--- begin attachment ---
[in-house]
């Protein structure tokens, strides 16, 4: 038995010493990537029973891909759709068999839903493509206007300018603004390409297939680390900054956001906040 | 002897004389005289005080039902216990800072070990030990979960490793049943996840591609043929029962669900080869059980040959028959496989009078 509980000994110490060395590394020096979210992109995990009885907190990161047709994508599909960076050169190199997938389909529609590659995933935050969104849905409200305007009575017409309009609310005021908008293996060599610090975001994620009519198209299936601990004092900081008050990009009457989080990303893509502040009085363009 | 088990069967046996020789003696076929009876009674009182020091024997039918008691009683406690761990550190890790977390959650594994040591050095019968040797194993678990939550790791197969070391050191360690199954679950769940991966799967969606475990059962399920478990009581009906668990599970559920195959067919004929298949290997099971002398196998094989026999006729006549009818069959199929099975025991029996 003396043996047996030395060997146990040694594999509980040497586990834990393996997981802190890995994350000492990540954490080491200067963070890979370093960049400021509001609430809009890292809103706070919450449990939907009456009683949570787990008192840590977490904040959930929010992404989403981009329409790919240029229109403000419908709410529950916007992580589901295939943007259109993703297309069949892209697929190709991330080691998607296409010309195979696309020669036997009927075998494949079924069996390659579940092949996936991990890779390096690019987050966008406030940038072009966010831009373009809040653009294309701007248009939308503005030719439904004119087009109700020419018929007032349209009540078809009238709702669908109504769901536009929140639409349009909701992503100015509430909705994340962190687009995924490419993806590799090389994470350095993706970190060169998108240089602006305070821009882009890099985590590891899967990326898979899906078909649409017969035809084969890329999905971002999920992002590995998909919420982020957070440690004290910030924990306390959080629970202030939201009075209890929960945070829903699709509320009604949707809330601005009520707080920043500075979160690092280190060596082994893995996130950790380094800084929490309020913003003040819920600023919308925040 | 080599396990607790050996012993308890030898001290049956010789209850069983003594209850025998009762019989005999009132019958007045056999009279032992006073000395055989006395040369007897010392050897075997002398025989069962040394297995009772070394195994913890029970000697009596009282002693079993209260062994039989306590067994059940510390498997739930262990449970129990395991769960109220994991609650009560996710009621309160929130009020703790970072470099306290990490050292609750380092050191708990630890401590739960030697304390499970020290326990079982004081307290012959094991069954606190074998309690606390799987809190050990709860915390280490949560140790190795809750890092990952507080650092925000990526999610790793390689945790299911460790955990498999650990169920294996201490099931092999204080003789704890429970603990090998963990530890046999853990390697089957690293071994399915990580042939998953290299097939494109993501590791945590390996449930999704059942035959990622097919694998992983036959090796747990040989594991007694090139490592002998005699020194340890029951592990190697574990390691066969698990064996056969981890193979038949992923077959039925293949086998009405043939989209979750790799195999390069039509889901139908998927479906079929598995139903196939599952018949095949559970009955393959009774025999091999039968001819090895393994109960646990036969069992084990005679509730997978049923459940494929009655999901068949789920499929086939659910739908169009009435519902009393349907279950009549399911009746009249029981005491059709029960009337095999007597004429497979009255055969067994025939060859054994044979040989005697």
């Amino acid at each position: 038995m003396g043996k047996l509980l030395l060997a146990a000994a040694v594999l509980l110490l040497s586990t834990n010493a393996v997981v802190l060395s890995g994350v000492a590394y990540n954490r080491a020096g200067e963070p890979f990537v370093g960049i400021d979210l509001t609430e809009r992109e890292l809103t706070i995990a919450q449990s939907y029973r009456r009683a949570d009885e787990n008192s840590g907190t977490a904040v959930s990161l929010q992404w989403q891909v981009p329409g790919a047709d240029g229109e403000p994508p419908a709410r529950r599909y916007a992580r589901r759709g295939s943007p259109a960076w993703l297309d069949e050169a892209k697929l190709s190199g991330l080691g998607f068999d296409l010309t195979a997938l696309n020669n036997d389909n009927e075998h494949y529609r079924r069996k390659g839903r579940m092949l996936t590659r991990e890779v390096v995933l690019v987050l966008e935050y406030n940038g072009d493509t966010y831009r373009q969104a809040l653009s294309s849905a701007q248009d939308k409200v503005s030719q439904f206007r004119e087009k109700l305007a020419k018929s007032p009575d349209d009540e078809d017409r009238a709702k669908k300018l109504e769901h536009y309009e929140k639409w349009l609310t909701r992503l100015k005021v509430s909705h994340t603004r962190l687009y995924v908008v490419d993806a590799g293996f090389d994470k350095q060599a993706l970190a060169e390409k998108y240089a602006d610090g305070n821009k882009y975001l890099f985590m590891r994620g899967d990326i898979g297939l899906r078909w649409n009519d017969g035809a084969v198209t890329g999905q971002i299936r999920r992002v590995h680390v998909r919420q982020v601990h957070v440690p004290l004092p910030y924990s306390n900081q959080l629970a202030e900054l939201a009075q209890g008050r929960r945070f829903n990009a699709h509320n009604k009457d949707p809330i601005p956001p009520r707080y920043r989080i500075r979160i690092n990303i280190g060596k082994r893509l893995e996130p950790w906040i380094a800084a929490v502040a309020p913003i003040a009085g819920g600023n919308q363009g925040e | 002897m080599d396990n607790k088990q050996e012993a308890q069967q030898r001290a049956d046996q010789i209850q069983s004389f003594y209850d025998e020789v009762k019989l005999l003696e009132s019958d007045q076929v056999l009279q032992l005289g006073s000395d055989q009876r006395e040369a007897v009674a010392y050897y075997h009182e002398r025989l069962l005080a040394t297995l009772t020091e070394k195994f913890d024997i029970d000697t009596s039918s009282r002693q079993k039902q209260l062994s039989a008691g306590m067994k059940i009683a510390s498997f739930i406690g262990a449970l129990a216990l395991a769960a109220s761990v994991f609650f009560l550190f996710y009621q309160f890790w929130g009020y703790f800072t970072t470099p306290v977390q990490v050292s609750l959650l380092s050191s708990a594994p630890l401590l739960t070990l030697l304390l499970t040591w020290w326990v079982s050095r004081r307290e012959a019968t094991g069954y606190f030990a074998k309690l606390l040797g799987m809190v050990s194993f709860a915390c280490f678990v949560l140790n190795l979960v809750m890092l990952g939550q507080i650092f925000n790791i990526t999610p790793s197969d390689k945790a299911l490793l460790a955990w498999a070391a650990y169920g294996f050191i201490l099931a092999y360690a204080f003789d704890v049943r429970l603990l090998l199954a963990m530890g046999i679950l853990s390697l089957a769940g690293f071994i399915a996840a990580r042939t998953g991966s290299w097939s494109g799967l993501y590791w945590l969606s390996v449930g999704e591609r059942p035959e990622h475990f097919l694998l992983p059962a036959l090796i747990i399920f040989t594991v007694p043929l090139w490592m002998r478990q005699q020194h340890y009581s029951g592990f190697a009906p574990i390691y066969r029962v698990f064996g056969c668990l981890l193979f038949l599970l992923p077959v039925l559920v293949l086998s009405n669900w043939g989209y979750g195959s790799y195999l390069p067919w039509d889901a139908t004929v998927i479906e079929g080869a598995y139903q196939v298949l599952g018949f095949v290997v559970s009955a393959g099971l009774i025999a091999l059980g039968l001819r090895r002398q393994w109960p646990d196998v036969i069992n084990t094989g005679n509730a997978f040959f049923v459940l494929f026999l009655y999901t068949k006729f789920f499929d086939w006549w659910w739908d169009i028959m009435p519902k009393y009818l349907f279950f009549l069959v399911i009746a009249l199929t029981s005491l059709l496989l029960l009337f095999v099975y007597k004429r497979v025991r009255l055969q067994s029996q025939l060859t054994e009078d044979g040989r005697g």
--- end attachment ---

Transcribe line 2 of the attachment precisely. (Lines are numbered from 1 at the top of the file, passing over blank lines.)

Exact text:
């Protein structure tokens, strides 16, 4: 038995010493990537029973891909759709068999839903493509206007300018603004390409297939680390900054956001906040 | 002897004389005289005080039902216990800072070990030990979960490793049943996840591609043929029962669900080869059980040959028959496989009078 509980000994110490060395590394020096979210992109995990009885907190990161047709994508599909960076050169190199997938389909529609590659995933935050969104849905409200305007009575017409309009609310005021908008293996060599610090975001994620009519198209299936601990004092900081008050990009009457989080990303893509502040009085363009 | 088990069967046996020789003696076929009876009674009182020091024997039918008691009683406690761990550190890790977390959650594994040591050095019968040797194993678990939550790791197969070391050191360690199954679950769940991966799967969606475990059962399920478990009581009906668990599970559920195959067919004929298949290997099971002398196998094989026999006729006549009818069959199929099975025991029996 003396043996047996030395060997146990040694594999509980040497586990834990393996997981802190890995994350000492990540954490080491200067963070890979370093960049400021509001609430809009890292809103706070919450449990939907009456009683949570787990008192840590977490904040959930929010992404989403981009329409790919240029229109403000419908709410529950916007992580589901295939943007259109993703297309069949892209697929190709991330080691998607296409010309195979696309020669036997009927075998494949079924069996390659579940092949996936991990890779390096690019987050966008406030940038072009966010831009373009809040653009294309701007248009939308503005030719439904004119087009109700020419018929007032349209009540078809009238709702669908109504769901536009929140639409349009909701992503100015509430909705994340962190687009995924490419993806590799090389994470350095993706970190060169998108240089602006305070821009882009890099985590590891899967990326898979899906078909649409017969035809084969890329999905971002999920992002590995998909919420982020957070440690004290910030924990306390959080629970202030939201009075209890929960945070829903699709509320009604949707809330601005009520707080920043500075979160690092280190060596082994893995996130950790380094800084929490309020913003003040819920600023919308925040 | 080599396990607790050996012993308890030898001290049956010789209850069983003594209850025998009762019989005999009132019958007045056999009279032992006073000395055989006395040369007897010392050897075997002398025989069962040394297995009772070394195994913890029970000697009596009282002693079993209260062994039989306590067994059940510390498997739930262990449970129990395991769960109220994991609650009560996710009621309160929130009020703790970072470099306290990490050292609750380092050191708990630890401590739960030697304390499970020290326990079982004081307290012959094991069954606190074998309690606390799987809190050990709860915390280490949560140790190795809750890092990952507080650092925000990526999610790793390689945790299911460790955990498999650990169920294996201490099931092999204080003789704890429970603990090998963990530890046999853990390697089957690293071994399915990580042939998953290299097939494109993501590791945590390996449930999704059942035959990622097919694998992983036959090796747990040989594991007694090139490592002998005699020194340890029951592990190697574990390691066969698990064996056969981890193979038949992923077959039925293949086998009405043939989209979750790799195999390069039509889901139908998927479906079929598995139903196939599952018949095949559970009955393959009774025999091999039968001819090895393994109960646990036969069992084990005679509730997978049923459940494929009655999901068949789920499929086939659910739908169009009435519902009393349907279950009549399911009746009249029981005491059709029960009337095999007597004429497979009255055969067994025939060859054994044979040989005697």